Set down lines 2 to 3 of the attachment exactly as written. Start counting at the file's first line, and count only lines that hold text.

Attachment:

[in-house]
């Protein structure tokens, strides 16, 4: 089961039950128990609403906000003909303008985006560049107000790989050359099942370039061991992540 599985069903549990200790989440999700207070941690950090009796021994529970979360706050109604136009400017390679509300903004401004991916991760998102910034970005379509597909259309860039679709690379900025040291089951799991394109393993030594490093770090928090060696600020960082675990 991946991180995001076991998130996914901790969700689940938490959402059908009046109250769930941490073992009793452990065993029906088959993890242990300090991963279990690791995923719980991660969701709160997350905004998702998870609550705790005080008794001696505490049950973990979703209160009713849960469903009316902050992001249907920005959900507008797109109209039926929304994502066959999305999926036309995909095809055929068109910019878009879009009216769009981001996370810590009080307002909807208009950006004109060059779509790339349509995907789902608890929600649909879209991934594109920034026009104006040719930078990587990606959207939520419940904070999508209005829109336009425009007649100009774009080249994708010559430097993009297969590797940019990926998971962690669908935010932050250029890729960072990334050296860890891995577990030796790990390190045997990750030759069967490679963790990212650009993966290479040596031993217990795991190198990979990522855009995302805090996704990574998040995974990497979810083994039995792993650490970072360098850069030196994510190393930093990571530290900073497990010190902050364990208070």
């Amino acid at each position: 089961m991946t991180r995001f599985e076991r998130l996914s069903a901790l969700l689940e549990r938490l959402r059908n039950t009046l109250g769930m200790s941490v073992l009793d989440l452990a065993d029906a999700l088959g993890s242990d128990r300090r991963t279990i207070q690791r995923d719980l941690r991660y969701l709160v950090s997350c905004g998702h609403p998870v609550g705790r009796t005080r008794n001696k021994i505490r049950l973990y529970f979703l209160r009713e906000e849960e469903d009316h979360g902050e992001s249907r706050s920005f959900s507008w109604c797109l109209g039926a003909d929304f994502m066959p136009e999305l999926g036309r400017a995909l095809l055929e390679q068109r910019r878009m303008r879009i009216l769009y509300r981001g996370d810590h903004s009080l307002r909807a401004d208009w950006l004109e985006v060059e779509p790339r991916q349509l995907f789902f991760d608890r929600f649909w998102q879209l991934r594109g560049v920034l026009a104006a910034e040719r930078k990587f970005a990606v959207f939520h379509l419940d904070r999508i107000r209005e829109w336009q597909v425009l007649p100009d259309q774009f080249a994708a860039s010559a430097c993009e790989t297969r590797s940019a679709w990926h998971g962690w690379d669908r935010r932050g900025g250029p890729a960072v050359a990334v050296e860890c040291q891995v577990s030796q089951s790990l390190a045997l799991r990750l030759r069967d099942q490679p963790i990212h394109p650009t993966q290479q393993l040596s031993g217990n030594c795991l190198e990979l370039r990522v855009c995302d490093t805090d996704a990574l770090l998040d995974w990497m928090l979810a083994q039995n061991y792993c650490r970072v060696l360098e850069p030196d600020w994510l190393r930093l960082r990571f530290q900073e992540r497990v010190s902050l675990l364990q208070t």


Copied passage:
């Protein structure tokens, strides 16, 4: 089961039950128990609403906000003909303008985006560049107000790989050359099942370039061991992540 599985069903549990200790989440999700207070941690950090009796021994529970979360706050109604136009400017390679509300903004401004991916991760998102910034970005379509597909259309860039679709690379900025040291089951799991394109393993030594490093770090928090060696600020960082675990 991946991180995001076991998130996914901790969700689940938490959402059908009046109250769930941490073992009793452990065993029906088959993890242990300090991963279990690791995923719980991660969701709160997350905004998702998870609550705790005080008794001696505490049950973990979703209160009713849960469903009316902050992001249907920005959900507008797109109209039926929304994502066959999305999926036309995909095809055929068109910019878009879009009216769009981001996370810590009080307002909807208009950006004109060059779509790339349509995907789902608890929600649909879209991934594109920034026009104006040719930078990587990606959207939520419940904070999508209005829109336009425009007649100009774009080249994708010559430097993009297969590797940019990926998971962690669908935010932050250029890729960072990334050296860890891995577990030796790990390190045997990750030759069967490679963790990212650009993966290479040596031993217990795991190198990979990522855009995302805090996704990574998040995974990497979810083994039995792993650490970072360098850069030196994510190393930093990571530290900073497990010190902050364990208070």
């Amino acid at each position: 089961m991946t991180r995001f599985e076991r998130l996914s069903a901790l969700l689940e549990r938490l959402r059908n039950t009046l109250g769930m200790s941490v073992l009793d989440l452990a065993d029906a999700l088959g993890s242990d128990r300090r991963t279990i207070q690791r995923d719980l941690r991660y969701l709160v950090s997350c905004g998702h609403p998870v609550g705790r009796t005080r008794n001696k021994i505490r049950l973990y529970f979703l209160r009713e906000e849960e469903d009316h979360g902050e992001s249907r706050s920005f959900s507008w109604c797109l109209g039926a003909d929304f994502m066959p136009e999305l999926g036309r400017a995909l095809l055929e390679q068109r910019r878009m303008r879009i009216l769009y509300r981001g996370d810590h903004s009080l307002r909807a401004d208009w950006l004109e985006v060059e779509p790339r991916q349509l995907f789902f991760d608890r929600f649909w998102q879209l991934r594109g560049v920034l026009a104006a910034e040719r930078k990587f970005a990606v959207f939520h379509l419940d904070r999508i107000r209005e829109w336009q597909v425009l007649p100009d259309q774009f080249a994708a860039s010559a430097c993009e790989t297969r590797s940019a679709w990926h998971g962690w690379d669908r935010r932050g900025g250029p890729a960072v050359a990334v050296e860890c040291q891995v577990s030796q089951s790990l390190a045997l799991r990750l030759r069967d099942q490679p963790i990212h394109p650009t993966q290479q393993l040596s031993g217990n030594c795991l190198e990979l370039r990522v855009c995302d490093t805090d996704a990574l770090l998040d995974w990497m928090l979810a083994q039995n061991y792993c650490r970072v060696l360098e850069p030196d600020w994510l190393r930093l960082r990571f530290q900073e992540r497990v010190s902050l675990l364990q208070t």